Jack socks his way to third round

NEW YORK -- James Blake, Venus Williams and now Sam Querrey, some of America's leading lights, are already gone from the US Open.

But Jack Sock, at the age of 20, is into the third round. This shouldn't be terribly surprising.

You could see the kid they call "J-Sizzle" coming from a few thousand miles away. With the backward hat, the Nebraska heritage and that natural charisma, it's clear that Sock aches to follow his idol, Andy Roddick, all the way to the top.

Here's his chance to take the next step.

Sock took down Maximo Gonzalez of Argentina Thursday 7-6 (3), 1-6, 7-5, 6-2 and next up is No. 18 seed Janko Tipsarevic. Gonzalez eliminated injured Wimbledon semifinalist Jerzy Janowicz in the first round.

In three US Open main draws, Sock has already fashioned an unlikely 5-2 record. Two years ago, he split two matches, losing to Roddick in the second round. Last year it was a third-round appearance. If you're following along at home, the fourth round (and a date with No. 4 seed David Ferrer) would be a logical destination.

Sock won the USTA nationals as a junior in high school, finished his career at Blue Valley High School (Kansas) with an 80-0 record, then won the USTA boys' 18s nationals and the US Open junior title in 2010.

Don't say you weren't warned.

Federer summons Evans

Timothy Clary/Getty Images

Roger Federer's play through two rounds has been nothing short of stellar.

When you are The King, you can command virtually any performance.

Wednesday, when Roger Federer was scrambling for a practice partner through four hours of rain delays, his two coaches -- Severin Luthi and Paul Annacone -- reached out to a 23-year-old British qualifier. Was it surprising that Daniel Evans agreed to hit with the 17-time Grand Slam champion?

No, but it might have been a mistake for the guy ranked No. 179 in the world.

For after Federer defeated Carlos Berlocq 6-3, 6-2, 6-1 and Evans surprised Bernard Tomic -- seen by some as a future Federer -- by a score of 1-6, 6-3, 7-6 (4), 6-3, they were each match away from meeting in the fourth round.

"It was the first time I really got to meet him or play with him," Federer reported. "Now I have an idea how he plays, which I guess is not a bad thing.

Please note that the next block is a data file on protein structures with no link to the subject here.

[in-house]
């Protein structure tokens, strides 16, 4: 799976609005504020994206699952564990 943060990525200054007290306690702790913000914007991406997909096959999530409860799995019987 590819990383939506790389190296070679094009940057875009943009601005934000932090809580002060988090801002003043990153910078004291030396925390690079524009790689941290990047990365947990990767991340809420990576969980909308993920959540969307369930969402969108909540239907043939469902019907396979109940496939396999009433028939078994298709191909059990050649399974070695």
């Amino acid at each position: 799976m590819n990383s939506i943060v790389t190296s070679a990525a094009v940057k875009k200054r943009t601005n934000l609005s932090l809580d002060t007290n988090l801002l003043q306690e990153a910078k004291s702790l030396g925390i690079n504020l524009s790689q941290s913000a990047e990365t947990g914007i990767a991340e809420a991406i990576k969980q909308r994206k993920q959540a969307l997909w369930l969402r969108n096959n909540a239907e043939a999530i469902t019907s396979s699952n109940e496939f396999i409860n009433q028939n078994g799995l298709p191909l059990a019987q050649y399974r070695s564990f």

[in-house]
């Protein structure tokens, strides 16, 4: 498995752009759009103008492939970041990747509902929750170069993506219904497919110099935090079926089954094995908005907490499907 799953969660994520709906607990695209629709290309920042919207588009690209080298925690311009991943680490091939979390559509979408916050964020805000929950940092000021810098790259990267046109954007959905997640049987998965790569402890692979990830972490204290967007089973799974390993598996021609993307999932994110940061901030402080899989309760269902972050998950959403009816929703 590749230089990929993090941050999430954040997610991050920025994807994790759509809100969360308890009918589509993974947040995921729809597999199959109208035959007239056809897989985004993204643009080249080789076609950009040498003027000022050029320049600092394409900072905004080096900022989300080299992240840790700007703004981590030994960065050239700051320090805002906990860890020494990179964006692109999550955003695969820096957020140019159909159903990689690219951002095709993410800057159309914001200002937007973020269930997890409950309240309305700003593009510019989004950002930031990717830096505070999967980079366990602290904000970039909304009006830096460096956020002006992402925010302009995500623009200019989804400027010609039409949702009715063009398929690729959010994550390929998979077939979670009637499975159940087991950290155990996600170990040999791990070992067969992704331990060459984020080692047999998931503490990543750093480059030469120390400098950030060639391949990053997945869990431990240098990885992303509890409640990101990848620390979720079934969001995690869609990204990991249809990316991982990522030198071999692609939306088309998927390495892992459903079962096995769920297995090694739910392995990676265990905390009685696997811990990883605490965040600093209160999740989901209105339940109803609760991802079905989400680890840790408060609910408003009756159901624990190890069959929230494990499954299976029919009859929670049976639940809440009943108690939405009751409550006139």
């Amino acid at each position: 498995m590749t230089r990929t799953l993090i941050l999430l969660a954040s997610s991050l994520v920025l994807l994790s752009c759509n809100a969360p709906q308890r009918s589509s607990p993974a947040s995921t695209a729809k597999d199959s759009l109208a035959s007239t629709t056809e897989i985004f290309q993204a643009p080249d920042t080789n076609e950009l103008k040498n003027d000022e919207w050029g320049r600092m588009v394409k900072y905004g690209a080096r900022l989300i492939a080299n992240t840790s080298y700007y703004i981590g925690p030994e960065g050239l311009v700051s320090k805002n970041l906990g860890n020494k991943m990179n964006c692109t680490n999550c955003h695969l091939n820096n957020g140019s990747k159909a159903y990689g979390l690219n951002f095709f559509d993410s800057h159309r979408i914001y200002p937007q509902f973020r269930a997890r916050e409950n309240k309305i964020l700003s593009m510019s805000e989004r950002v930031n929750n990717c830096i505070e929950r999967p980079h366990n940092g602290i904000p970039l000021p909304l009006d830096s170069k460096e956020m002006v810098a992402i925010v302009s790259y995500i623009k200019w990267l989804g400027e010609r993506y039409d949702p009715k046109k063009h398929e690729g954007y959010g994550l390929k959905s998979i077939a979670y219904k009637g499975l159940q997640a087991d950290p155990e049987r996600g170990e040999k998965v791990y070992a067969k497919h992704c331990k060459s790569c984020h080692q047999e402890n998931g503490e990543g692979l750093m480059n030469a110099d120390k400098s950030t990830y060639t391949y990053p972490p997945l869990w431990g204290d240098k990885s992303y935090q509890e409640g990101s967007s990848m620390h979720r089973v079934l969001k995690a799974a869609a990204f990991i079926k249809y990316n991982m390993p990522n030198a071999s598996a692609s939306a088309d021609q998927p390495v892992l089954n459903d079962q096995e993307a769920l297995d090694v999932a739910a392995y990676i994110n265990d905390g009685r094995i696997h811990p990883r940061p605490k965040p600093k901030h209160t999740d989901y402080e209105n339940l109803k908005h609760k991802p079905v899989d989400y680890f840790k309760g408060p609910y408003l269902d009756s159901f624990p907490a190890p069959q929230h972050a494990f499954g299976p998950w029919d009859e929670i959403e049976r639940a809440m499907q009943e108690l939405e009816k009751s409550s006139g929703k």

"But at the end of the day, I think we were really just trying to help each other out on a rainy day trying to get a hit in. I thought he played really nice; got a great shot. Still a little bit surprised he beat Tomic, because we know what Bernard can do. But great effort for him."

The five-time US Open champion is now a smashing 66-8 here -- the best record of the Open era. Federer hasn't dropped a set as he goes into his third-round match against Adrian Mannarino, who was a 7-6 (4), 7-6 (5), 6-7 (5), 6-4 winner over the No. 26-seeded Querrey.

Evans now has some extra motivation to win his third-round match over Tommy Robredo.

"Yeah," said Evans. "Like if I said to any of you guys that I play Federer in the fourth round, you would have laughed at me, so I'm not going to say that. It was amazing actually to sort of hit with someone so good. Actually had a really good hit."


No. 1 Serena Williams and No. 2 Victoria Azarenka both continued their comfortable journey through the draw -- toward a possible collision in the final. Williams was a 6-3, 6-0 victor over Galina Voskoboeva and Azarenka had a 6-3, 6-1 win over Aleksandra Wozniak. Later, Serena teamed with older sister Venus to overcome a first-set deficit and defeat Silvia Soler-Espinosa and Carla Suarez Navarro of Spain 6-7 (5), 6-0, 6-3. … Feliciano Lopez defeated 23-year-old Californian Bradley Klahn 6-4, 7-6 (4), 4-6, 7-5. … No. 4 David Ferrer defeated Roberto Bautista Agut 6-3, 6-7(5), 6-1, 6-2. … No. 8 Angelique Kerber beat rising Canadian star Eugenie Bouchard 6-4, 2-6, 6-3. … No. 16 Sabine Lisicki (Wimbledon finalist) defeated Paula Ormaechea 6-2, 6-3. … 2004 US Open champion and No. 27 seed Svetlana Kuznetsova defeated Peng Shuai 6-1, 4-6, 6-4.

Related Content